Tastee Diner to reopen Saturday
Bethesda landmark has withstood fire, Marriott HQ and now COVID-19
The Tastee Diner in Bethesda is planning to reopen on Saturday. There will be markings on the floor and ground to indicate social distance spacing.
Photo by Dana Gerber
Bethesda’s Tastee Diner will reopen Saturday at 6 a.m., after shuttering its doors three months ago due to the COVID-19 pandemic.
The return to service will come a day after Montgomery County’s reopening advances to phase 2, which allows limited indoor service for the first time since March.
“We’ve had some really tough times, lost a lot of money,” Tastee Diner owner Gene Wilkes said Wednesday in an interview. “We hope that people come back and support us, so that we can hopefully recover.”
Montgomery County has been in phase 1 of its reopening since June 1. Restaurants can serve customers in person, but only in an outdoor area, with proper social distancing.
Phase 2, with indoor seating, will start Friday at 5 p.m.
In compliance with the county’s phase 2 guidelines, Tastee Diner, which is on Woodmont Avenue, will open at only 50% capacity.
Wilkes said there will be markings on the floor for social distance and extreme sanitation measures. Customers must wear masks except while seated. An employee will be at the door to direct customer flow.
Employees will have their temperatures taken before their shifts.
“At one time, it was considered it wouldn’t even be worth reopening, because we think we’re going to lose a lot of our customer base. So many folks are scared to go out,” said Wilkes, who has owned the diner since 1971. “We’re going to lose money for the next three months just trying to get our customer base back.”
After Tastee Diner closed on March 16, the entire staff was laid off, according to a Facebook post from the diner. Diner Manager Beth Cox started a GoFundMe fundraiser to support the staff, and it had raised nearly $20,000 as of Wednesday.
Wilkes said he turned down a federal Payment Protection Program loan from the Small Business Administration — money a recipient can keep if all employees are kept on the payroll for eight weeks. The money must be used for payroll, rent, mortgage interest, or utilities.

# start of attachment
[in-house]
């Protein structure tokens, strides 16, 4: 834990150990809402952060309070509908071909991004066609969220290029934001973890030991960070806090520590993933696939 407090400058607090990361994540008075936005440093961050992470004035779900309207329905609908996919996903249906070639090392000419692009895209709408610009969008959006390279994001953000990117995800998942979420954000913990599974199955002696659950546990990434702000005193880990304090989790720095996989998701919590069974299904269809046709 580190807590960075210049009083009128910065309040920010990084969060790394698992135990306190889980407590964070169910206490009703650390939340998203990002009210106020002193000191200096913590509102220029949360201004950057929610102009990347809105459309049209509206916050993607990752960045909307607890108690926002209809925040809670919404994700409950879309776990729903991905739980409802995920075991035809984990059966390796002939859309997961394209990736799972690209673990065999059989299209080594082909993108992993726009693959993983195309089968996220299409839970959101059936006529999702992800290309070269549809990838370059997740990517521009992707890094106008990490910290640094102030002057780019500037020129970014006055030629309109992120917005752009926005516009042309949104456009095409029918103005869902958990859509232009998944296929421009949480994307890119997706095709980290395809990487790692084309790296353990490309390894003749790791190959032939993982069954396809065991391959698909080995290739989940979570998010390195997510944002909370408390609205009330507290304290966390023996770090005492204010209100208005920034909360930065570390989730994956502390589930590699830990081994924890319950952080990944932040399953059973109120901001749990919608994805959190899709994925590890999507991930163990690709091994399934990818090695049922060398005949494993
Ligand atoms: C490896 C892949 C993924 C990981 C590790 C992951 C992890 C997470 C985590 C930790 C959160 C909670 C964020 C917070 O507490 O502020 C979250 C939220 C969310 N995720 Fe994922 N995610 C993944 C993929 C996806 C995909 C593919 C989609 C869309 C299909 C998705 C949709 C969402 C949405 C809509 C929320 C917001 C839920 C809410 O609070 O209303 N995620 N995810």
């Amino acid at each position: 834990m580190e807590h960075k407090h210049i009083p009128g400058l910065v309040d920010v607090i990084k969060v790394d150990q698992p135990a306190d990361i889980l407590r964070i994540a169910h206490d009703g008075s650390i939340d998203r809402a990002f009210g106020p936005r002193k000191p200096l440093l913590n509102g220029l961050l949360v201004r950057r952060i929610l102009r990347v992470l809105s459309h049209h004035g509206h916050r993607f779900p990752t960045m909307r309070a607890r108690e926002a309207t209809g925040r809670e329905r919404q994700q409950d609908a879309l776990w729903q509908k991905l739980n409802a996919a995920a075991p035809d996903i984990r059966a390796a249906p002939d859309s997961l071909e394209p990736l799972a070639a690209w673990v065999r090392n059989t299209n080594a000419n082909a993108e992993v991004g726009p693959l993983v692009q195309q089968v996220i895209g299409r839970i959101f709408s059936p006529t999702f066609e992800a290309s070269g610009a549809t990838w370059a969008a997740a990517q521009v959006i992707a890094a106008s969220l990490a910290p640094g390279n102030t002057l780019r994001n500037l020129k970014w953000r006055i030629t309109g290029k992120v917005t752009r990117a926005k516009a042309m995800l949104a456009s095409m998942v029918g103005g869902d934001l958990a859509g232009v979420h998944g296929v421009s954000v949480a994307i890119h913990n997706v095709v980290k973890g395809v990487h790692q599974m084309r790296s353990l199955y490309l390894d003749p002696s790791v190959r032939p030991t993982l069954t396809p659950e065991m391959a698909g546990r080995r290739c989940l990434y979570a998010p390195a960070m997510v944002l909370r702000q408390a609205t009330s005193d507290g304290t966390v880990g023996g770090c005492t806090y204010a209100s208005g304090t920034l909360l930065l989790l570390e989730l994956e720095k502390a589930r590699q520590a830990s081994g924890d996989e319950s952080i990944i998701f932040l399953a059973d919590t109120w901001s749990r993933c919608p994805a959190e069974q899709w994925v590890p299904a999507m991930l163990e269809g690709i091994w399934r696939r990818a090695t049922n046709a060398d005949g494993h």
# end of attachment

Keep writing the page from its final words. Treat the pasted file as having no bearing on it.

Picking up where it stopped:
“It sounds good, but the hoops you need to jump through in order to get forgiveness, it’s just not worth it,” he said. “If I was leasing, I would not have survived.”
Wilkes said he anticipates that many staff members will not return immediately, as the federal stimulus program continues through July.
“They get their unemployment, plus the feds give them an extra 600 bucks,” he said. “We suspect that half our staff will not want to come back. Wait staff most likely will, because they did well.
“We’re not going to schedule a full crew. We’ll probably schedule about 30%, because we think we’ll open soft.”
The diner has only faced one other long-term closure since its inception in 1935. That was a fire in 2002 that closed the diner for 100 days, according to its website.
The diner moved to its Woodmont Avenue location in 1958, and has faced recent difficulties due to the ongoing construction of Marriott’s headquarters and a flagship hotel in the adjacent lot.
Despite the extensive mandates and precautionary measures, Wilkes said he’s looking forward to reopening Tastee Diner’s doors and welcoming the community back.
“With all the things that I dislike about what we have to do, I guess it’s become my life,” Wilkes said. “I just look forward to greeting and meeting and seeing my customers. That’s the reason we go in every day.”